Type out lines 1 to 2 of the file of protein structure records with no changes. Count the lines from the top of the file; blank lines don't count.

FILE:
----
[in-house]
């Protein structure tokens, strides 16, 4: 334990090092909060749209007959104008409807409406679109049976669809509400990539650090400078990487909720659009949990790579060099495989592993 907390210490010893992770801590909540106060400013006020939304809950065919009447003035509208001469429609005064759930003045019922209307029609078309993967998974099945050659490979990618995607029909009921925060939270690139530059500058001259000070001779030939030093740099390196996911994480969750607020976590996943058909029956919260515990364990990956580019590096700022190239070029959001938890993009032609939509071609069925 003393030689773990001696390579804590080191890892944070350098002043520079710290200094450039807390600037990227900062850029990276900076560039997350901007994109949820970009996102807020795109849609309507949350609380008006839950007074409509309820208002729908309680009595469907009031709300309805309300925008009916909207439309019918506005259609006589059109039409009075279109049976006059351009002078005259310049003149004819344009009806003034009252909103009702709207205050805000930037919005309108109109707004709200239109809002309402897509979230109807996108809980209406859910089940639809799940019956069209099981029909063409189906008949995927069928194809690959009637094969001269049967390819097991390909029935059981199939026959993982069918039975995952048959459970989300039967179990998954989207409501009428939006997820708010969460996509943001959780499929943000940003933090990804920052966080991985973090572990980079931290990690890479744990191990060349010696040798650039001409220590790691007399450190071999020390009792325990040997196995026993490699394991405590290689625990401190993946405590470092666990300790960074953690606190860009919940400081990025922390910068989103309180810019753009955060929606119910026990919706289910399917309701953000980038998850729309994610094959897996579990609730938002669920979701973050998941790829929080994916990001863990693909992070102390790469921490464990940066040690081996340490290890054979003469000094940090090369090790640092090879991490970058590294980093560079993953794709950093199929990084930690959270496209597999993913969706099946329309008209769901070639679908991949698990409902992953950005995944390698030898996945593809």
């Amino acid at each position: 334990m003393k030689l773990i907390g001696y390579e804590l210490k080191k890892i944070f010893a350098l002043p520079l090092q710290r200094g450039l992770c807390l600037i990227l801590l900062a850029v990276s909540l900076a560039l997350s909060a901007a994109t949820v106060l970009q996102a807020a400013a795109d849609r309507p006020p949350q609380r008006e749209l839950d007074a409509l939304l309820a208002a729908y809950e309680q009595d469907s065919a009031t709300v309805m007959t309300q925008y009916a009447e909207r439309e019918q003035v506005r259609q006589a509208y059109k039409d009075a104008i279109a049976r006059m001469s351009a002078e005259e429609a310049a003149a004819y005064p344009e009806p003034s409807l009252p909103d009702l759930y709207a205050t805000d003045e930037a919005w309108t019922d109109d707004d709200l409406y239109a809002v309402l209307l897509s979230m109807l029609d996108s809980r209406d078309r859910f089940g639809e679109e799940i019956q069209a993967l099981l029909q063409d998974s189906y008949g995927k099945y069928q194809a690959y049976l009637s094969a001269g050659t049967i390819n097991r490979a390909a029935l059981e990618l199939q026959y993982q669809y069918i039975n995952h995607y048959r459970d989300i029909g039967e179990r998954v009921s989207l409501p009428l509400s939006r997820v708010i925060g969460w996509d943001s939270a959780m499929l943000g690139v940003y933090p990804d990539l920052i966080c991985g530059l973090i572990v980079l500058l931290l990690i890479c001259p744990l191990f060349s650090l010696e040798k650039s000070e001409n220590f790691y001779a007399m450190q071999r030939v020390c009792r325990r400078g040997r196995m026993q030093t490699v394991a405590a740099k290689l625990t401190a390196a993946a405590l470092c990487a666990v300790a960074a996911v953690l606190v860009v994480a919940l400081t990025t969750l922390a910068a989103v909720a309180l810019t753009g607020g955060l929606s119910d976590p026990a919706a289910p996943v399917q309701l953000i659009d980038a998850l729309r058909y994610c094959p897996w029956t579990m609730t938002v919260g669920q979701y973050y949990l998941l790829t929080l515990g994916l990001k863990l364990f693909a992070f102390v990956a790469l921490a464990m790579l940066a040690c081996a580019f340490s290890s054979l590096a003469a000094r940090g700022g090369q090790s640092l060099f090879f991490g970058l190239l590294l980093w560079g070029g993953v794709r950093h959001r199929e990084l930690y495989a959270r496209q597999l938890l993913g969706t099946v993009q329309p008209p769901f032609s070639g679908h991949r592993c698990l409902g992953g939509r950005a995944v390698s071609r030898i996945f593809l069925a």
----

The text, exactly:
[in-house]
């Protein structure tokens, strides 16, 4: 334990090092909060749209007959104008409807409406679109049976669809509400990539650090400078990487909720659009949990790579060099495989592993 907390210490010893992770801590909540106060400013006020939304809950065919009447003035509208001469429609005064759930003045019922209307029609078309993967998974099945050659490979990618995607029909009921925060939270690139530059500058001259000070001779030939030093740099390196996911994480969750607020976590996943058909029956919260515990364990990956580019590096700022190239070029959001938890993009032609939509071609069925 003393030689773990001696390579804590080191890892944070350098002043520079710290200094450039807390600037990227900062850029990276900076560039997350901007994109949820970009996102807020795109849609309507949350609380008006839950007074409509309820208002729908309680009595469907009031709300309805309300925008009916909207439309019918506005259609006589059109039409009075279109049976006059351009002078005259310049003149004819344009009806003034009252909103009702709207205050805000930037919005309108109109707004709200239109809002309402897509979230109807996108809980209406859910089940639809799940019956069209099981029909063409189906008949995927069928194809690959009637094969001269049967390819097991390909029935059981199939026959993982069918039975995952048959459970989300039967179990998954989207409501009428939006997820708010969460996509943001959780499929943000940003933090990804920052966080991985973090572990980079931290990690890479744990191990060349010696040798650039001409220590790691007399450190071999020390009792325990040997196995026993490699394991405590290689625990401190993946405590470092666990300790960074953690606190860009919940400081990025922390910068989103309180810019753009955060929606119910026990919706289910399917309701953000980038998850729309994610094959897996579990609730938002669920979701973050998941790829929080994916990001863990693909992070102390790469921490464990940066040690081996340490290890054979003469000094940090090369090790640092090879991490970058590294980093560079993953794709950093199929990084930690959270496209597999993913969706099946329309008209769901070639679908991949698990409902992953950005995944390698030898996945593809």